Are our pension schemes the treasury’s piggy bank?

The Treasury must not use our pensions as their piggy bank-warns Richard Butcher

Yesterday I published a series of tweets from Jo Cumbo on the difficulties the Pensions Regulator would have balancing the interests of members and sponsors with the interests of Rishi Sunak in getting schemes to invest in the nation’s infrastructure.

uneasy bedfellows

Former DWP Pension Minister Ros Altmann was quick to ask a question which has been troubling me.

IS there a clash looming between DWP and HMT? If pensions are to invest in illiquid long-term assets, with potential to boost growth and deliver much better returns than gilts, the charge cap and daily pricing will need to be reconsidered for DC schemes and tPR funding code needs to be rethought in terms of ‘risk’ management. Managing pension risks is about balancing asset classes in a diversified portfolio, not just aiming to remove all risks other than in gilts (which clearly do still have risk relative to pension liabilities given the negative returns and lack of matching gilts)

Ros Altmann’s comment, (which can be found at the bottom of the blog) go to the heart of the matter.  The trustees are being asked to consider risk in by the Pensions Regulator in the narrow sense of “de-risking liabilities” . At the same time they are being required to think of risk in quite a different way by the Treasury.

The DWP and its regulator is now looking – (perhaps to avoid this conflict) – to find money for the Treasury’s Long Term Asset Fund (LTAF) and similar illiquid investments from DC pots – where the risk of the fund not performing will land on DC savers. This I take to be the purpose of much of its consultation on consolidation , changes to the charge cap and “improving DC member outcomes” by investing in “less liquids”.

Mindful of the debate going on in her native Australia, Jo Cumbo has now produced a second thread of tweets from a conversation with Richard Butcher, Chair of the PLSA , an independent trustee and a former IGC Chair. In this thread we see the conflicts between these conflicting regulatory requirements – in action.

The Government has been scrupulous in introducing its TCDF reporting requirements on pension schemes, not to intervene in the investment strategy of the trustees. The tactic is to ensure that trustees consider the environmental and social consequences of their investments in good governance and Government hopes this will result in good outcomes such as disinvestment from high carbon assets and reinvestment in more socially and environmentally sound projects.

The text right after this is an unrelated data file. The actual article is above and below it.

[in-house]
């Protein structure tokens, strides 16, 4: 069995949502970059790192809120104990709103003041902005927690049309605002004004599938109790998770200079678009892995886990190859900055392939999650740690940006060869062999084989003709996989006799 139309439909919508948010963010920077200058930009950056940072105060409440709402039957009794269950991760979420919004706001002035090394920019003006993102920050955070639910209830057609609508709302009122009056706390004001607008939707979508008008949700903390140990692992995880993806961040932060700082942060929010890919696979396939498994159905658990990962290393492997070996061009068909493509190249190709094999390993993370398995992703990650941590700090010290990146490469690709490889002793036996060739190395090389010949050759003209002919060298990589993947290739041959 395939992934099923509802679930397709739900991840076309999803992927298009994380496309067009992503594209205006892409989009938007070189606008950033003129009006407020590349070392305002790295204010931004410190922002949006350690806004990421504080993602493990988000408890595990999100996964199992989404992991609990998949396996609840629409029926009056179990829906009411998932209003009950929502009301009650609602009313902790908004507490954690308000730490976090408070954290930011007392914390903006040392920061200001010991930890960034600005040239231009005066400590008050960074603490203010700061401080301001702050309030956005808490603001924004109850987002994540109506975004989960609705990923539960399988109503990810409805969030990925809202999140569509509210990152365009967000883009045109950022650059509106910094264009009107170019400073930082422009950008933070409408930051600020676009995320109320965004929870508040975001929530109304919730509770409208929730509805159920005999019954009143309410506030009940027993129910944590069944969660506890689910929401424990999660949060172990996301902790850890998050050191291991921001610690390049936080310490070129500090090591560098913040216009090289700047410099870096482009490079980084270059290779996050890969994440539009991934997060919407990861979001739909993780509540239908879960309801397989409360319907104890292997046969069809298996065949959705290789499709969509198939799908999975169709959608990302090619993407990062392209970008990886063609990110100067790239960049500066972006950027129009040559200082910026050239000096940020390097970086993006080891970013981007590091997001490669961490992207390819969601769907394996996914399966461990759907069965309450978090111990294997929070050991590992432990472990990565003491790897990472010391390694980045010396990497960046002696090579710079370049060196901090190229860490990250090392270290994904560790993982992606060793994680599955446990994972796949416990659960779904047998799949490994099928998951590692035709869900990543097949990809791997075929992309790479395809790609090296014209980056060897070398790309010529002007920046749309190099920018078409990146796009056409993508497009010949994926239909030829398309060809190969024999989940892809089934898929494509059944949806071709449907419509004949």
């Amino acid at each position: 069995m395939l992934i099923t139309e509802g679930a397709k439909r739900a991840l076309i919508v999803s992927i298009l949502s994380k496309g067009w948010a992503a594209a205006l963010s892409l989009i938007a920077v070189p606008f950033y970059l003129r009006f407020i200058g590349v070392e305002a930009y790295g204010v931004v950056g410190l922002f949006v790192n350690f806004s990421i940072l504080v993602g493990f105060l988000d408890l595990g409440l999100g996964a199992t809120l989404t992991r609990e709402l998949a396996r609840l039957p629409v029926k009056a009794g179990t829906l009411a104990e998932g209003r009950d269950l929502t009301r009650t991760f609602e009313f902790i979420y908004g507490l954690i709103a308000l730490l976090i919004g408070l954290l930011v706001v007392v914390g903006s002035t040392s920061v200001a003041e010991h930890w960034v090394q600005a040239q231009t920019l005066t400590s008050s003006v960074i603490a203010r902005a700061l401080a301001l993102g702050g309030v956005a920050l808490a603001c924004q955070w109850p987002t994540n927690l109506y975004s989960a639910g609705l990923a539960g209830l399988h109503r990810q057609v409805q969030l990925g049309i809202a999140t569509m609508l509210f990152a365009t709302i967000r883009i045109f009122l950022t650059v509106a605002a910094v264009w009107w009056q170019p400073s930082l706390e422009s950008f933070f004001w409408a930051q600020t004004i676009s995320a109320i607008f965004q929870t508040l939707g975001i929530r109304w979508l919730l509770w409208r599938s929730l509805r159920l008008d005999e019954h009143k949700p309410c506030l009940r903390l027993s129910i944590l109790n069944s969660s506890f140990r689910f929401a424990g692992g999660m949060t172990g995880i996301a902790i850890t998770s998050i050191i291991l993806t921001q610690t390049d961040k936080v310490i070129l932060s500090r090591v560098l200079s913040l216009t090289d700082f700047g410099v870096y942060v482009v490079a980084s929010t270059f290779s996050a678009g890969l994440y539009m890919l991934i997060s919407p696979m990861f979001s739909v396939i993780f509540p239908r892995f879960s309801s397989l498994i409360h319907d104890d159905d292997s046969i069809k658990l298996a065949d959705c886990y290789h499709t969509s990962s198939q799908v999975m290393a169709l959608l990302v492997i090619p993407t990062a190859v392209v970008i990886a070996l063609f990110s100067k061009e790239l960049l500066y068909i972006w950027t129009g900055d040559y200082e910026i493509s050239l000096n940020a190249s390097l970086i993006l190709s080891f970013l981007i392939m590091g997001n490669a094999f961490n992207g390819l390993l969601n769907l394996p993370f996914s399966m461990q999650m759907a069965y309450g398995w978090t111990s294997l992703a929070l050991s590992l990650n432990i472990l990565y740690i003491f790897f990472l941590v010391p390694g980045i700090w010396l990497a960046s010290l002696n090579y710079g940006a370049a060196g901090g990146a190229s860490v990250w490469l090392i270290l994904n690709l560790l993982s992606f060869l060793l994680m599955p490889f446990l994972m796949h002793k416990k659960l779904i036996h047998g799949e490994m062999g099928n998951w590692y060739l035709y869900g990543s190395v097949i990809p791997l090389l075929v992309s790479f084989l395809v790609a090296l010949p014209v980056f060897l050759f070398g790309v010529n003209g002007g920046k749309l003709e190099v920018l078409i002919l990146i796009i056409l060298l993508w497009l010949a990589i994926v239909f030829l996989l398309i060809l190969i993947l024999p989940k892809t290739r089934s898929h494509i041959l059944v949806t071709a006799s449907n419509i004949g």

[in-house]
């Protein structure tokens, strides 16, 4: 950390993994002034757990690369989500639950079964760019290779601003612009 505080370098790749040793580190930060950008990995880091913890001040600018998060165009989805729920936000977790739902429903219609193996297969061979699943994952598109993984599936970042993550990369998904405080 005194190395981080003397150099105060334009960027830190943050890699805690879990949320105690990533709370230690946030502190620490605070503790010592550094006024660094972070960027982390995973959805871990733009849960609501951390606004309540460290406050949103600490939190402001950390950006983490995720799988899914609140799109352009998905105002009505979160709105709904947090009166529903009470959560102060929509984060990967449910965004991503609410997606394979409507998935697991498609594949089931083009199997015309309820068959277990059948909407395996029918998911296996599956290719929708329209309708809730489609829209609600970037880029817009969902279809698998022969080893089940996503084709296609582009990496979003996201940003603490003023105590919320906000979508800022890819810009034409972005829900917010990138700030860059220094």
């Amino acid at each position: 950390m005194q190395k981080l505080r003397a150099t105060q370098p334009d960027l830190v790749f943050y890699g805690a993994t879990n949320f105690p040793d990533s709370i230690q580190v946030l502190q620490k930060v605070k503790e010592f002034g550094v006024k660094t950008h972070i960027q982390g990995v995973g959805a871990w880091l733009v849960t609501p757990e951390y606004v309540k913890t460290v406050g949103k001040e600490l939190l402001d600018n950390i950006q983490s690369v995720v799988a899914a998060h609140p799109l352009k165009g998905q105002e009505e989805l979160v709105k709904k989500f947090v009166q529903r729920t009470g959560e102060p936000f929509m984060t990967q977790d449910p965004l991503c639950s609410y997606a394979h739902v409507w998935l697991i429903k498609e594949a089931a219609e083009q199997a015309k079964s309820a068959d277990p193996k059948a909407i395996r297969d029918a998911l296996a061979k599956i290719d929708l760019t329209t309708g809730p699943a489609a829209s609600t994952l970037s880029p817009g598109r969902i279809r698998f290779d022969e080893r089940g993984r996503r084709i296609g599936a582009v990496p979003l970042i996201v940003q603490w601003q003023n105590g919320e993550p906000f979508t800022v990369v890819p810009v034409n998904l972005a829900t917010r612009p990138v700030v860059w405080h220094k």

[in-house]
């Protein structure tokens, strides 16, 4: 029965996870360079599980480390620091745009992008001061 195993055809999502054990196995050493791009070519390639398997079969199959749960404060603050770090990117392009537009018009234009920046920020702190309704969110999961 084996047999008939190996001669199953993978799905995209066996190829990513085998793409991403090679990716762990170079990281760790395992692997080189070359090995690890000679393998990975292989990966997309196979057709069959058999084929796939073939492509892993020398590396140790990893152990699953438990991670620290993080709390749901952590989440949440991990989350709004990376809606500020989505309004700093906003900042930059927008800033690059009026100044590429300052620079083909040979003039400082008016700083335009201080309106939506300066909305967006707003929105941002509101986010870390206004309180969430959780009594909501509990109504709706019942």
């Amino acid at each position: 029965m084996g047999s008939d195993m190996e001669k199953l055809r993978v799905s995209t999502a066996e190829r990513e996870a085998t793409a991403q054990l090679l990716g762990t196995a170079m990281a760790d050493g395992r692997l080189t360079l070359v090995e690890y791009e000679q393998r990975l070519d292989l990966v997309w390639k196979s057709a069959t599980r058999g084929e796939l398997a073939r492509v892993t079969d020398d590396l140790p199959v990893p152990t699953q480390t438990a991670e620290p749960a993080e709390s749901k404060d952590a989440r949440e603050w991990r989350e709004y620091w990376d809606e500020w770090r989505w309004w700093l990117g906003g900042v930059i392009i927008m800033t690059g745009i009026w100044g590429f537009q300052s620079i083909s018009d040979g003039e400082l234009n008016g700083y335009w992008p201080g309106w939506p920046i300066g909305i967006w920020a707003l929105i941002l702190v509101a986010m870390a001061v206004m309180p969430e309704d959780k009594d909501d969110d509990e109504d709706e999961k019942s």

This fiduciary duty is firstly to members – to ensure pensions are paid and secondly to sponsors to make sure these payments are affordable.

But green bonds are not the same as qreen equities. If trustees buy into risk free Government gilts that fund investment in sustainable projects, then it is Government paying the coupon and trustees are merely swapping one set of gilts for another. This is easy for trustees and presents little challenge.

The problems come when the call is to invest in much riskier green equities (at least in the short term)

The message is clear, trustees should not be underwriting Government projects, they can lend to them but they should be cautious about owning them.

Cumbo then turns back to her conversation with the Pensions Regulator and considers the same questions with regards “savers”, by which I assume she means savers in DC pensions.

Here the issue is precisely the same – “who takes the risk of an investment failing?”
The Pensions Regulator’s response is telling.

This is precisely the message many open DB schemes are trying to give the DWP and TPR as the Pension Schemes Bill is debated in parliament and the DB funding code consultation considered in Brighton. If investing in growth assets such as envisaged in the LTAF is considered by the Treasury in our interests, how can restricting such investment , as the DB funding code seems to do, not be opposed to the public interest?

Josephine Cumbo’s conclusion is that Government is sending out confusing messages to trustees and members. I would agree, the messaging is not just confusing for DB trustees, it is also confusing for DC trustees. For members who may have both DB and DC benefits – the messaging could be doubly confusing.

About henry tapper